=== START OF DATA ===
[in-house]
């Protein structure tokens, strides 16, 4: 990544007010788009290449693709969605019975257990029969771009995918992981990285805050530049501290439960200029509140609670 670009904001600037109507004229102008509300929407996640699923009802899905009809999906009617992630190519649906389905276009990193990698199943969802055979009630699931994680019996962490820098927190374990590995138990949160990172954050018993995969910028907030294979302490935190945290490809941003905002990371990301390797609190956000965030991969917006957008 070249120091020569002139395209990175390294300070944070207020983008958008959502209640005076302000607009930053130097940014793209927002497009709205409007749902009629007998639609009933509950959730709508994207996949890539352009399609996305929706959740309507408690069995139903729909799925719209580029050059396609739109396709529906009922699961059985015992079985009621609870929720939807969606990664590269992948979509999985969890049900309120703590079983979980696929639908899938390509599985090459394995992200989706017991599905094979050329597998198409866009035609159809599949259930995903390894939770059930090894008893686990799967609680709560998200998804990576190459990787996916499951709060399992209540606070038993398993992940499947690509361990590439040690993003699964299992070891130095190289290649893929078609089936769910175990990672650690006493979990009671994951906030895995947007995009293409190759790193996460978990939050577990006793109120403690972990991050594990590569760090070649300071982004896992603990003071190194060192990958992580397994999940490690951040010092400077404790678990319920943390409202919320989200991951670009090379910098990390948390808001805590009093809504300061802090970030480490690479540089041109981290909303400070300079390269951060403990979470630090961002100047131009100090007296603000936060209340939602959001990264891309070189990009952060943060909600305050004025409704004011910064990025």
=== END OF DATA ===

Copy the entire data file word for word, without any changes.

[in-house]
């Protein structure tokens, strides 16, 4: 990544007010788009290449693709969605019975257990029969771009995918992981990285805050530049501290439960200029509140609670 670009904001600037109507004229102008509300929407996640699923009802899905009809999906009617992630190519649906389905276009990193990698199943969802055979009630699931994680019996962490820098927190374990590995138990949160990172954050018993995969910028907030294979302490935190945290490809941003905002990371990301390797609190956000965030991969917006957008 070249120091020569002139395209990175390294300070944070207020983008958008959502209640005076302000607009930053130097940014793209927002497009709205409007749902009629007998639609009933509950959730709508994207996949890539352009399609996305929706959740309507408690069995139903729909799925719209580029050059396609739109396709529906009922699961059985015992079985009621609870929720939807969606990664590269992948979509999985969890049900309120703590079983979980696929639908899938390509599985090459394995992200989706017991599905094979050329597998198409866009035609159809599949259930995903390894939770059930090894008893686990799967609680709560998200998804990576190459990787996916499951709060399992209540606070038993398993992940499947690509361990590439040690993003699964299992070891130095190289290649893929078609089936769910175990990672650690006493979990009671994951906030895995947007995009293409190759790193996460978990939050577990006793109120403690972990991050594990590569760090070649300071982004896992603990003071190194060192990958992580397994999940490690951040010092400077404790678990319920943390409202919320989200991951670009090379910098990390948390808001805590009093809504300061802090970030480490690479540089041109981290909303400070300079390269951060403990979470630090961002100047131009100090007296603000936060209340939602959001990264891309070189990009952060943060909600305050004025409704004011910064990025």